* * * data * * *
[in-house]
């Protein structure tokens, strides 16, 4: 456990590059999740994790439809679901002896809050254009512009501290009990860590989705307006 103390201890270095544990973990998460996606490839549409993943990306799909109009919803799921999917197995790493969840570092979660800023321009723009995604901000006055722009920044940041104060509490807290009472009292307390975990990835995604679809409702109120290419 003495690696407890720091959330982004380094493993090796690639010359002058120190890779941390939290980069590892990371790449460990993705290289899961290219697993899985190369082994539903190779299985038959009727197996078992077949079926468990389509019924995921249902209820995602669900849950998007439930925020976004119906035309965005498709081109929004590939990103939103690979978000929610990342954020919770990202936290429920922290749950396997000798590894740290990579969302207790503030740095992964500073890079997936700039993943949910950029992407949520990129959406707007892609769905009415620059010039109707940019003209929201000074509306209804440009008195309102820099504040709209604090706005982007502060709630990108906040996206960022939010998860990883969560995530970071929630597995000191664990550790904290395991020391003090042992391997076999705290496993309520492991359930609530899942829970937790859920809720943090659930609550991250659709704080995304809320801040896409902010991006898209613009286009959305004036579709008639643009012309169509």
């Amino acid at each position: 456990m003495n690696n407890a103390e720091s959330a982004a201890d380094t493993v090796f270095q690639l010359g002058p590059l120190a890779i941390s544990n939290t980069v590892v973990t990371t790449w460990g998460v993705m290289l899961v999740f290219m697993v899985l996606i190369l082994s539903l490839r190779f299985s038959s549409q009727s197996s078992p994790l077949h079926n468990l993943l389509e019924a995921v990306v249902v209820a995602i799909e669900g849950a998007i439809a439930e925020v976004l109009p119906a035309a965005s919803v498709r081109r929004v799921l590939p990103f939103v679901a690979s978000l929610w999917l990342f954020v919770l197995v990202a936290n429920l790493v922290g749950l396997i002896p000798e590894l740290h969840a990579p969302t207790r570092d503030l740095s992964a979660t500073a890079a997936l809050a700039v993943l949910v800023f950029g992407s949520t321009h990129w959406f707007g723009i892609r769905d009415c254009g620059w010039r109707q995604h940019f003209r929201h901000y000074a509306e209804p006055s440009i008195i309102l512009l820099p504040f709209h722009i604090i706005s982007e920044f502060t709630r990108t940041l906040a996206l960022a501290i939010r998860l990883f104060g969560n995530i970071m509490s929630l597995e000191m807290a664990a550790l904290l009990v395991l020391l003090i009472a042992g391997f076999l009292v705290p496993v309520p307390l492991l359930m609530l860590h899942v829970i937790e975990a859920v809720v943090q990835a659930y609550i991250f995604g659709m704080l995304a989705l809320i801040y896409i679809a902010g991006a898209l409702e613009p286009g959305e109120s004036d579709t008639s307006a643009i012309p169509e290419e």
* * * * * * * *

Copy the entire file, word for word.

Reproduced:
[in-house]
């Protein structure tokens, strides 16, 4: 456990590059999740994790439809679901002896809050254009512009501290009990860590989705307006 103390201890270095544990973990998460996606490839549409993943990306799909109009919803799921999917197995790493969840570092979660800023321009723009995604901000006055722009920044940041104060509490807290009472009292307390975990990835995604679809409702109120290419 003495690696407890720091959330982004380094493993090796690639010359002058120190890779941390939290980069590892990371790449460990993705290289899961290219697993899985190369082994539903190779299985038959009727197996078992077949079926468990389509019924995921249902209820995602669900849950998007439930925020976004119906035309965005498709081109929004590939990103939103690979978000929610990342954020919770990202936290429920922290749950396997000798590894740290990579969302207790503030740095992964500073890079997936700039993943949910950029992407949520990129959406707007892609769905009415620059010039109707940019003209929201000074509306209804440009008195309102820099504040709209604090706005982007502060709630990108906040996206960022939010998860990883969560995530970071929630597995000191664990550790904290395991020391003090042992391997076999705290496993309520492991359930609530899942829970937790859920809720943090659930609550991250659709704080995304809320801040896409902010991006898209613009286009959305004036579709008639643009012309169509």
């Amino acid at each position: 456990m003495n690696n407890a103390e720091s959330a982004a201890d380094t493993v090796f270095q690639l010359g002058p590059l120190a890779i941390s544990n939290t980069v590892v973990t990371t790449w460990g998460v993705m290289l899961v999740f290219m697993v899985l996606i190369l082994s539903l490839r190779f299985s038959s549409q009727s197996s078992p994790l077949h079926n468990l993943l389509e019924a995921v990306v249902v209820a995602i799909e669900g849950a998007i439809a439930e925020v976004l109009p119906a035309a965005s919803v498709r081109r929004v799921l590939p990103f939103v679901a690979s978000l929610w999917l990342f954020v919770l197995v990202a936290n429920l790493v922290g749950l396997i002896p000798e590894l740290h969840a990579p969302t207790r570092d503030l740095s992964a979660t500073a890079a997936l809050a700039v993943l949910v800023f950029g992407s949520t321009h990129w959406f707007g723009i892609r769905d009415c254009g620059w010039r109707q995604h940019f003209r929201h901000y000074a509306e209804p006055s440009i008195i309102l512009l820099p504040f709209h722009i604090i706005s982007e920044f502060t709630r990108t940041l906040a996206l960022a501290i939010r998860l990883f104060g969560n995530i970071m509490s929630l597995e000191m807290a664990a550790l904290l009990v395991l020391l003090i009472a042992g391997f076999l009292v705290p496993v309520p307390l492991l359930m609530l860590h899942v829970i937790e975990a859920v809720v943090q990835a659930y609550i991250f995604g659709m704080l995304a989705l809320i801040y896409i679809a902010g991006a898209l409702e613009p286009g959305e109120s004036d579709t008639s307006a643009i012309p169509e290419e």